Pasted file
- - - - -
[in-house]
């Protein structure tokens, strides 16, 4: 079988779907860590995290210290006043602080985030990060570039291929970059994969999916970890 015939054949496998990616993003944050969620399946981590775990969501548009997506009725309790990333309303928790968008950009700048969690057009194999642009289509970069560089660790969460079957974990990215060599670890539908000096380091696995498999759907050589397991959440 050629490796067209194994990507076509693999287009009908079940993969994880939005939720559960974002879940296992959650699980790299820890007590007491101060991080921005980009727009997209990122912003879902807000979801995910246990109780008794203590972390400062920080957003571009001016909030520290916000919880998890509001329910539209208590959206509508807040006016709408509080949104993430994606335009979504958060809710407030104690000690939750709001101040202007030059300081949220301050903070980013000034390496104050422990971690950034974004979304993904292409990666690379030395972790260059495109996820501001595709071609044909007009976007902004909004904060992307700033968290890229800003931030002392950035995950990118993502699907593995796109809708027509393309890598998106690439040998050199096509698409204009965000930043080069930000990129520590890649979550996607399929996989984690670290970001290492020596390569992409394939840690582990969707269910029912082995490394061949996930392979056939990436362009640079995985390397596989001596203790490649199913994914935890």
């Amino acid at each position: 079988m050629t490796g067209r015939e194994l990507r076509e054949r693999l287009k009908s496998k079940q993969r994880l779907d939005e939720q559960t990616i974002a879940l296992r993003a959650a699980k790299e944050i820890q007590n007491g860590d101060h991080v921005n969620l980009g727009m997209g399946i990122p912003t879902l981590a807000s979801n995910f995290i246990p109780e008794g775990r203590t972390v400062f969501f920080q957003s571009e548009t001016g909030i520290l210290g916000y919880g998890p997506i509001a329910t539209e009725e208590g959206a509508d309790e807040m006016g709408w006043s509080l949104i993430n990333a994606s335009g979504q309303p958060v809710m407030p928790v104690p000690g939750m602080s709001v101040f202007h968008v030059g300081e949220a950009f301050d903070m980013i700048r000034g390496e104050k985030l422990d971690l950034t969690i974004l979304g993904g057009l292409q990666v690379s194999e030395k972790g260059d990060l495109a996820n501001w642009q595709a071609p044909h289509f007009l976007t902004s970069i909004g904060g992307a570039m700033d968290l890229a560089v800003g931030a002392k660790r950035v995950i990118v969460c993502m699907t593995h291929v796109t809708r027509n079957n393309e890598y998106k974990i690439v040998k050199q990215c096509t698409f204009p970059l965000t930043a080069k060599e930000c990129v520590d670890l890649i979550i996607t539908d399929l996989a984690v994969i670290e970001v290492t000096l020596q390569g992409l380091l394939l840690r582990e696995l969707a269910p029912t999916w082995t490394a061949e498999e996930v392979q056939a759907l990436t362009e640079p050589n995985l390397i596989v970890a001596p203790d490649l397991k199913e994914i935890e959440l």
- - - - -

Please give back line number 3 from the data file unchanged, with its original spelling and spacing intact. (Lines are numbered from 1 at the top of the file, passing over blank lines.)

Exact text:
């Amino acid at each position: 079988m050629t490796g067209r015939e194994l990507r076509e054949r693999l287009k009908s496998k079940q993969r994880l779907d939005e939720q559960t990616i974002a879940l296992r993003a959650a699980k790299e944050i820890q007590n007491g860590d101060h991080v921005n969620l980009g727009m997209g399946i990122p912003t879902l981590a807000s979801n995910f995290i246990p109780e008794g775990r203590t972390v400062f969501f920080q957003s571009e548009t001016g909030i520290l210290g916000y919880g998890p997506i509001a329910t539209e009725e208590g959206a509508d309790e807040m006016g709408w006043s509080l949104i993430n990333a994606s335009g979504q309303p958060v809710m407030p928790v104690p000690g939750m602080s709001v101040f202007h968008v030059g300081e949220a950009f301050d903070m980013i700048r000034g390496e104050k985030l422990d971690l950034t969690i974004l979304g993904g057009l292409q990666v690379s194999e030395k972790g260059d990060l495109a996820n501001w642009q595709a071609p044909h289509f007009l976007t902004s970069i909004g904060g992307a570039m700033d968290l890229a560089v800003g931030a002392k660790r950035v995950i990118v969460c993502m699907t593995h291929v796109t809708r027509n079957n393309e890598y998106k974990i690439v040998k050199q990215c096509t698409f204009p970059l965000t930043a080069k060599e930000c990129v520590d670890l890649i979550i996607t539908d399929l996989a984690v994969i670290e970001v290492t000096l020596q390569g992409l380091l394939l840690r582990e696995l969707a269910p029912t999916w082995t490394a061949e498999e996930v392979q056939a759907l990436t362009e640079p050589n995985l390397i596989v970890a001596p203790d490649l397991k199913e994914i935890e959440l």